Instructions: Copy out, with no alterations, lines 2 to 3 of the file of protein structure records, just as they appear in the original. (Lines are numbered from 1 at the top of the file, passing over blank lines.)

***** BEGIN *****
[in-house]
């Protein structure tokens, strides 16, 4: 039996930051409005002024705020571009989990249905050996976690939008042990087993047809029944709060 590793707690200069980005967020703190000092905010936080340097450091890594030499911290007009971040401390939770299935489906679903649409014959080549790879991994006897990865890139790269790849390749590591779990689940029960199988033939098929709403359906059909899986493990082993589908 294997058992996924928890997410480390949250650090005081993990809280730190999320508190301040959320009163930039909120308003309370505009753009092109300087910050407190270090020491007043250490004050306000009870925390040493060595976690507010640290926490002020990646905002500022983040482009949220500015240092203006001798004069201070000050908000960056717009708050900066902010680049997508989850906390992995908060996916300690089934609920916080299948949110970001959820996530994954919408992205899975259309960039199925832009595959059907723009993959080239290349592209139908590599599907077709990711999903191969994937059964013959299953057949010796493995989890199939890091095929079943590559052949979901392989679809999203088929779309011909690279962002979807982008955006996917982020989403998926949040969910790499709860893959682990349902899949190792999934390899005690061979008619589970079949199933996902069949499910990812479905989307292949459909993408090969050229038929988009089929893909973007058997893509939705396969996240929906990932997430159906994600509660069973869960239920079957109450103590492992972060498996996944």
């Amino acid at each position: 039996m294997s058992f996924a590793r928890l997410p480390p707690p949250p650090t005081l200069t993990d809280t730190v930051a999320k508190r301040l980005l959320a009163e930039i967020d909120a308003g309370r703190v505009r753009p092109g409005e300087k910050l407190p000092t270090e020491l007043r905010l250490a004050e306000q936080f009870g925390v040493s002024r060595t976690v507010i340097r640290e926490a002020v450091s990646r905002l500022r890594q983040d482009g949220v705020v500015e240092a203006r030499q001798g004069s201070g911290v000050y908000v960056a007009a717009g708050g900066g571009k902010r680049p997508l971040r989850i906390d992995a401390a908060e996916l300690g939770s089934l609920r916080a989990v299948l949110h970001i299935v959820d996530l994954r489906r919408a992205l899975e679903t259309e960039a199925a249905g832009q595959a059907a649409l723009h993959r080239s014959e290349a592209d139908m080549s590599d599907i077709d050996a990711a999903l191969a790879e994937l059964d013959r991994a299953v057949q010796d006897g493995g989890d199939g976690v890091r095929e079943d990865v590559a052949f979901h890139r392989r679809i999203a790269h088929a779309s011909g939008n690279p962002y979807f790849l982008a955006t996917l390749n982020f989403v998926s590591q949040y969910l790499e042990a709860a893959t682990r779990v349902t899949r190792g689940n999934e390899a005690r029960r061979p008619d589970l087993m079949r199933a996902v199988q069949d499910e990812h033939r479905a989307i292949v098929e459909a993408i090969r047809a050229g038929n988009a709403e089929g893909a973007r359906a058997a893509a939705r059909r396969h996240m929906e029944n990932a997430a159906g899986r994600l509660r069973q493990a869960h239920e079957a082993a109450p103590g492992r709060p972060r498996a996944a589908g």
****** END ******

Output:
């Protein structure tokens, strides 16, 4: 039996930051409005002024705020571009989990249905050996976690939008042990087993047809029944709060 590793707690200069980005967020703190000092905010936080340097450091890594030499911290007009971040401390939770299935489906679903649409014959080549790879991994006897990865890139790269790849390749590591779990689940029960199988033939098929709403359906059909899986493990082993589908 294997058992996924928890997410480390949250650090005081993990809280730190999320508190301040959320009163930039909120308003309370505009753009092109300087910050407190270090020491007043250490004050306000009870925390040493060595976690507010640290926490002020990646905002500022983040482009949220500015240092203006001798004069201070000050908000960056717009708050900066902010680049997508989850906390992995908060996916300690089934609920916080299948949110970001959820996530994954919408992205899975259309960039199925832009595959059907723009993959080239290349592209139908590599599907077709990711999903191969994937059964013959299953057949010796493995989890199939890091095929079943590559052949979901392989679809999203088929779309011909690279962002979807982008955006996917982020989403998926949040969910790499709860893959682990349902899949190792999934390899005690061979008619589970079949199933996902069949499910990812479905989307292949459909993408090969050229038929988009089929893909973007058997893509939705396969996240929906990932997430159906994600509660069973869960239920079957109450103590492992972060498996996944």
């Amino acid at each position: 039996m294997s058992f996924a590793r928890l997410p480390p707690p949250p650090t005081l200069t993990d809280t730190v930051a999320k508190r301040l980005l959320a009163e930039i967020d909120a308003g309370r703190v505009r753009p092109g409005e300087k910050l407190p000092t270090e020491l007043r905010l250490a004050e306000q936080f009870g925390v040493s002024r060595t976690v507010i340097r640290e926490a002020v450091s990646r905002l500022r890594q983040d482009g949220v705020v500015e240092a203006r030499q001798g004069s201070g911290v000050y908000v960056a007009a717009g708050g900066g571009k902010r680049p997508l971040r989850i906390d992995a401390a908060e996916l300690g939770s089934l609920r916080a989990v299948l949110h970001i299935v959820d996530l994954r489906r919408a992205l899975e679903t259309e960039a199925a249905g832009q595959a059907a649409l723009h993959r080239s014959e290349a592209d139908m080549s590599d599907i077709d050996a990711a999903l191969a790879e994937l059964d013959r991994a299953v057949q010796d006897g493995g989890d199939g976690v890091r095929e079943d990865v590559a052949f979901h890139r392989r679809i999203a790269h088929a779309s011909g939008n690279p962002y979807f790849l982008a955006t996917l390749n982020f989403v998926s590591q949040y969910l790499e042990a709860a893959t682990r779990v349902t899949r190792g689940n999934e390899a005690r029960r061979p008619d589970l087993m079949r199933a996902v199988q069949d499910e990812h033939r479905a989307i292949v098929e459909a993408i090969r047809a050229g038929n988009a709403e089929g893909a973007r359906a058997a893509a939705r059909r396969h996240m929906e029944n990932a997430a159906g899986r994600l509660r069973q493990a869960h239920e079957a082993a109450p103590g492992r709060p972060r498996a996944a589908g």